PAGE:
Framing a Basement

Just like your favorite picture, a finished basement requires a solid frame in order to keep the walls preserved. Here are a few tips for framing basement walls.

Wall project

Wall project

By: Caroline Shannon-Karasik
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When finishing a basement, framing the walls is one of the first steps you'll take to define the space. We recommend hiring a professional for this task because of its complexity.

10 Remodeling Projects That Add Home Value

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Steel Entry Door

According to Remodeling Magazine’s 2015 Cost vs. Value Report, there’s one remodeling project that actually returns at least 100% of your investment through added home value: adding a steel entry door like this one from Pella. Besides its aesthetic appeal, a new steel front door can improve your home’s security and energy efficiency as well. But you won’t be satisfied with your door’s performance unless it’s plumb, level and square, so installation is a job for a pro unless you have serious carpentry experience.

Manufactured Stone Veneer

Even though it’s less expensive, manufactured stone veneer no longer looks like the cheap cousin of the real thing. Modern versions are durable, beautiful and natural-looking. Adding veneer around the bottom third of your home’s exterior will return nearly your entire investment, and because it’s lightweight and easy to work with, you can even do it yourself. Learn how here.

Photo By: © Brey

Major Kitchen Remodel

Every homeowner dreams of having an impressive kitchen, and overhauling yours will give you a reliable bump in home value. Jan Goldman, owner of renovation and design firm Kitchen Elements, has some advice on where to spend your budget: splurge on great backsplash materials, beautiful hardwood floors and top-notch cooking equipment. “Do I love a wonderful built-in refrigerator? Yes, but cold is cold,” Goldman says. “If you can’t afford all the higher-end equipment, nothing beats well-designed, well-calibrated ovens and cook surfaces, whether it’s gas or induction.”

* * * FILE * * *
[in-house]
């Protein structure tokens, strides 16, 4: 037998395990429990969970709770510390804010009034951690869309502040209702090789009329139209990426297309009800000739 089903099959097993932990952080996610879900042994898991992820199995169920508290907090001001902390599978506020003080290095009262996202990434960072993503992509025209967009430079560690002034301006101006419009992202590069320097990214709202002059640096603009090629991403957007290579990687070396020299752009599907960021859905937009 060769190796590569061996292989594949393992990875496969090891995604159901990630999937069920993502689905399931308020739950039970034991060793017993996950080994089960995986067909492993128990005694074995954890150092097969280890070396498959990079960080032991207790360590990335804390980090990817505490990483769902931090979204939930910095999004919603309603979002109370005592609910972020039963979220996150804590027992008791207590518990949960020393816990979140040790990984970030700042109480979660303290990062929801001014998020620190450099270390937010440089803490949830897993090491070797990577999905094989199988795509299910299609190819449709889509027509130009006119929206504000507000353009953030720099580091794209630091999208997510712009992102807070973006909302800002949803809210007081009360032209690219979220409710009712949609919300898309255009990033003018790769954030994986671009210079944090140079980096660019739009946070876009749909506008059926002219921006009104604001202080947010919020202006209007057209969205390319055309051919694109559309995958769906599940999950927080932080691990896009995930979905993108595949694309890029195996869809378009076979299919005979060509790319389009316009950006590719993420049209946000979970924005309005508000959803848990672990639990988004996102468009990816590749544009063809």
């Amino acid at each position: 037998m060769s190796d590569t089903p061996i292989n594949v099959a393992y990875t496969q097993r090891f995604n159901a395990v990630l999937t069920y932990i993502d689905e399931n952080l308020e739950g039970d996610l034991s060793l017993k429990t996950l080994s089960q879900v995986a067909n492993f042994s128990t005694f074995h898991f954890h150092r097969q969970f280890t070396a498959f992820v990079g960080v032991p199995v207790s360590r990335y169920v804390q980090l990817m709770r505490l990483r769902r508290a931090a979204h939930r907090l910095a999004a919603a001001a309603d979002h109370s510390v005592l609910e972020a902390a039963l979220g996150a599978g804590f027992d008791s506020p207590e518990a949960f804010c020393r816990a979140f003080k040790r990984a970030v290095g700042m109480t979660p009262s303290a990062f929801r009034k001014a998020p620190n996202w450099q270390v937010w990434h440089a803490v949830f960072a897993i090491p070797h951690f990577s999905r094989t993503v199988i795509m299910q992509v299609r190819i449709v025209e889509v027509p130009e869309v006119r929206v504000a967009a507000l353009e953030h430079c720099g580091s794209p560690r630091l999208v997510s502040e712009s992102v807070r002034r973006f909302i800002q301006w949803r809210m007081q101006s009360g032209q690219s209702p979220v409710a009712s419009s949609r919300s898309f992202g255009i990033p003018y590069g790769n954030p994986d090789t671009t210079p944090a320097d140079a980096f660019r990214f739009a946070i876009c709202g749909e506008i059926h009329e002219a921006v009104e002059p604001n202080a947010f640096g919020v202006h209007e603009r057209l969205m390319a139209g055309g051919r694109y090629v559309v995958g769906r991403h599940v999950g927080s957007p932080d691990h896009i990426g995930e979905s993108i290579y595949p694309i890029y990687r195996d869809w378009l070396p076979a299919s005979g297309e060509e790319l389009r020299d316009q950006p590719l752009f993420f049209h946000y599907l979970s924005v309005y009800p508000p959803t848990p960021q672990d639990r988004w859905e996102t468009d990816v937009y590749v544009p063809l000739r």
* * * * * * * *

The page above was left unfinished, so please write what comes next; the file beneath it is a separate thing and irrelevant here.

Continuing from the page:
Window Replacement

Whether you choose vinyl or wood, replacing your old windows will return as much as three-fourths of your initial investment. The best reasons to replace your windows are beauty, comfort and added home value; you’ll also get a boost in energy efficiency, especially if your old windows are single-panel glass or excessively drafty, but your energy bill savings will be modest.

Bathroom Remodel

Bathroom remodels often don’t bring the highest returns simply because they’re expensive to begin with, but if you’re adding a second bath where you only had one before — or if you’re operating in a hot real estate market — remodeling can be a very smart move. Jan Goldman, owner of renovation and design firm Kitchen Elements, has a tip for creating space: no windows over tubs. “Who needs a window in the bath that you’ll never open?” she says. “It’s a design flaw that many builders indulge in. Typically, if you move the window somewhere else, the floor space will open up.” In this bath, that move created room for more than nine feet of prime counter space.

Wine Cellar Addition